Mark Needham

Thoughts on Software Development

Haskell: A simple parsing example using pattern matching

with 2 comments

As part of the second question in the Google Code Jam I needed to be able to parse lines of data which looked like this:

3 1 5 15 13 11

where

The first integer will be N, the number of Googlers, and the second integer will be S, the number of surprising triplets of scores. The third integer will be p, as described above. Next will be N integers ti: the total points of the Googlers.

This seemed like it should be easy to do but my initial search led me to the Parsec chapter in Real World Haskell which seemed a bit over the top for my problem.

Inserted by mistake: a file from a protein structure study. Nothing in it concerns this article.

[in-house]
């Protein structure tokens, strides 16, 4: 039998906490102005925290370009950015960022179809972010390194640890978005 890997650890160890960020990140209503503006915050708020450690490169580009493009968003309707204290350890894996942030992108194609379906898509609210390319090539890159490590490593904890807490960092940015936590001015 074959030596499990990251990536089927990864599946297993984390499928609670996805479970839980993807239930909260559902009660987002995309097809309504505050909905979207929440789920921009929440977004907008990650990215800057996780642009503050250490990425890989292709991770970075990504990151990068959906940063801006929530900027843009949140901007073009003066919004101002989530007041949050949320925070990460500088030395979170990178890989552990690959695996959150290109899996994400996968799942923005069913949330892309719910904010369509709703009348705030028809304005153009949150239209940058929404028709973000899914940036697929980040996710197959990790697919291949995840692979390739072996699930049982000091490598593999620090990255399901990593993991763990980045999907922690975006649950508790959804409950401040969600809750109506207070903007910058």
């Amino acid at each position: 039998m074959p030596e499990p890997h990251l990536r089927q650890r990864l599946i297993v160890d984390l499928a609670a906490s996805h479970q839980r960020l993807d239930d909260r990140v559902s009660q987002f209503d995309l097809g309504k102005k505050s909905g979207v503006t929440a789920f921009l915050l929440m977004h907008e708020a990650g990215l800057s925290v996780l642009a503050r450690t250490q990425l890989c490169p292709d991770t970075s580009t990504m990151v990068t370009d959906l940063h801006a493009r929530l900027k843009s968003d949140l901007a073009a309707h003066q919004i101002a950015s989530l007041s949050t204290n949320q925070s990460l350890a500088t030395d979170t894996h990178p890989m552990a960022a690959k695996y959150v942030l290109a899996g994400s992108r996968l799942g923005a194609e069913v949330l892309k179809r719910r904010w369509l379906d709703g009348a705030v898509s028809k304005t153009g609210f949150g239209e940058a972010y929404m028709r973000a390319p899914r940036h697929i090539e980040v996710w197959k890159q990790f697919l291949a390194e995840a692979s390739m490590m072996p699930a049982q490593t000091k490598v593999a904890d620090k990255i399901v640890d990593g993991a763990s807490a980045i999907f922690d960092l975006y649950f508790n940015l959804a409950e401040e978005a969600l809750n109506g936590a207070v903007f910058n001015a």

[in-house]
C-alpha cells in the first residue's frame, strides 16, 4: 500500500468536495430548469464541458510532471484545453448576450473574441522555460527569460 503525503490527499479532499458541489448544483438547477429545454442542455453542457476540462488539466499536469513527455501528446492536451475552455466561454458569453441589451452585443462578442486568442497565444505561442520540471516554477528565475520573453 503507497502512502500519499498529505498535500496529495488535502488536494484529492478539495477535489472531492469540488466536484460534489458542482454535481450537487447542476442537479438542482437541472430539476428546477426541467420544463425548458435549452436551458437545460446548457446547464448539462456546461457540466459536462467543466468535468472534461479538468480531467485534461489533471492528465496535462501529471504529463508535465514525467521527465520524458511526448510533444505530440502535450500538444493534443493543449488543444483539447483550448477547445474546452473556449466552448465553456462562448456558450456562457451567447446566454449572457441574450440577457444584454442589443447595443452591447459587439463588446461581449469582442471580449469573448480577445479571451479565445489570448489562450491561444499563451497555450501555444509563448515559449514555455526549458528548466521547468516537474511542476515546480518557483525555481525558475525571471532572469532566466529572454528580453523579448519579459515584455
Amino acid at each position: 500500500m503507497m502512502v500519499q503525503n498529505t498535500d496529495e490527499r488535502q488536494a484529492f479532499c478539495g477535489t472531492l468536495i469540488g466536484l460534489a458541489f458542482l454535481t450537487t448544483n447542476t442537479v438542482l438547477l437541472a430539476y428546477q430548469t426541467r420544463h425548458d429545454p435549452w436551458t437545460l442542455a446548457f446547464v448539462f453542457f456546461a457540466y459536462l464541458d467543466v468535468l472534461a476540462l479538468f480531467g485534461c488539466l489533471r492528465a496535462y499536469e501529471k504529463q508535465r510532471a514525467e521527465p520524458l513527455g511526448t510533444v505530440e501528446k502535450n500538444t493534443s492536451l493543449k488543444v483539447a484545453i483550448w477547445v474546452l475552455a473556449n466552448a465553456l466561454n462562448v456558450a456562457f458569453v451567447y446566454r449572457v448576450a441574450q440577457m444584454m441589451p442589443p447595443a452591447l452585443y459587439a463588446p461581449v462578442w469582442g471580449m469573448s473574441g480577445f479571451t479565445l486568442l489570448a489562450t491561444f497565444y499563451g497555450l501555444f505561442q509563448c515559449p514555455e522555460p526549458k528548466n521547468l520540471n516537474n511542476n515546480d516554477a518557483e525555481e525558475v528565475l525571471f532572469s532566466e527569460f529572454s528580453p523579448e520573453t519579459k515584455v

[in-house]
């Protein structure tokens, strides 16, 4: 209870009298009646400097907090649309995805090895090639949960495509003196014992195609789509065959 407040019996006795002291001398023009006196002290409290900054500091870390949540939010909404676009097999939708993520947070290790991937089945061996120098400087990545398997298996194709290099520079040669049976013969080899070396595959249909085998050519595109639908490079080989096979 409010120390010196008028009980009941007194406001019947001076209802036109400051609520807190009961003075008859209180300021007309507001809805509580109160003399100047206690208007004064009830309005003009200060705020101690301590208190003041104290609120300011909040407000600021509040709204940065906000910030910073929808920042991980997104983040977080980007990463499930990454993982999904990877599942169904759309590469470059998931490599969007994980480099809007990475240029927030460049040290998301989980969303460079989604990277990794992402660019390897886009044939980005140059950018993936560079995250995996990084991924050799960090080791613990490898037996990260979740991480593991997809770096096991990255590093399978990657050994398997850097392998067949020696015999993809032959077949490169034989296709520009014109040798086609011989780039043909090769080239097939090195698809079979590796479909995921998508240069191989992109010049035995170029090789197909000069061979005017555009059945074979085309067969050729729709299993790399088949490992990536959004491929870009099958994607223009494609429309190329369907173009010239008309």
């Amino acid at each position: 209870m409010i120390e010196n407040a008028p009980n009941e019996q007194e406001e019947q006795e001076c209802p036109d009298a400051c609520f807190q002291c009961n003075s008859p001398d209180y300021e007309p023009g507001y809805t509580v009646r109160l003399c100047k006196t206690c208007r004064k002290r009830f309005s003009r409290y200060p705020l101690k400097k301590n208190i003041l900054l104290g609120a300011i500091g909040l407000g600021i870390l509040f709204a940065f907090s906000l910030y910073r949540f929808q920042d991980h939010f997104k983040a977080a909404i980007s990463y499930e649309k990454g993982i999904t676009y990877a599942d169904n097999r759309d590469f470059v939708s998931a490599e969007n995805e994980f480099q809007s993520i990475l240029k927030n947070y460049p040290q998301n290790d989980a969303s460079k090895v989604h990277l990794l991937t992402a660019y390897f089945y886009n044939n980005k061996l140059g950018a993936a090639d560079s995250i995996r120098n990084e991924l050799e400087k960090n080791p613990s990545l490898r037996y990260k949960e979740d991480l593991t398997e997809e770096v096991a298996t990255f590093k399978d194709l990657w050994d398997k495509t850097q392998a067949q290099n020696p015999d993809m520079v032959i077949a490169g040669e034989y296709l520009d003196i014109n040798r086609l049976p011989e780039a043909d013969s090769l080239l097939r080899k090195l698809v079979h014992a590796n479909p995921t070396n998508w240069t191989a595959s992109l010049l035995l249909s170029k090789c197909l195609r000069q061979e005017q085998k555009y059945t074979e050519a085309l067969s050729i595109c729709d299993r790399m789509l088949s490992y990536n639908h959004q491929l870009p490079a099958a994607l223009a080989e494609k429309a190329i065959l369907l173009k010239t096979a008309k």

All we really need to do is split on a space and then extract the parts of the resulting list.

I thought there’d be a ‘split’ function to do that in the base libraries but if there is I couldn’t see it.

However, there are a bunch of useful functions in the ‘Data.List.Split‘ module which we can install using cabal – a RubyGems like tool which came with my Haskell installation.

Installing the split module was as simple as:

cabal update
cabal install split

There’s a list of all the packages available through cabal here.

I needed the splitOn function:

import Data.List.Split
> :t splitOn
splitOn :: Eq a => [a] -> [a] -> [[a]]

We can then split on a space and extract the appropriate values using pattern matching like so:

let (_:surprisingScores:p:googlers) = map (\x -> read x :: Int) $ splitOn " " "3 1 5 15 13 11"
> surprisingScores 
1
> p
5
> googlers 
[15,13,11]

Written by Mark Needham

April 15th, 2012 at 2:22 pm

Posted in Haskell

Tagged with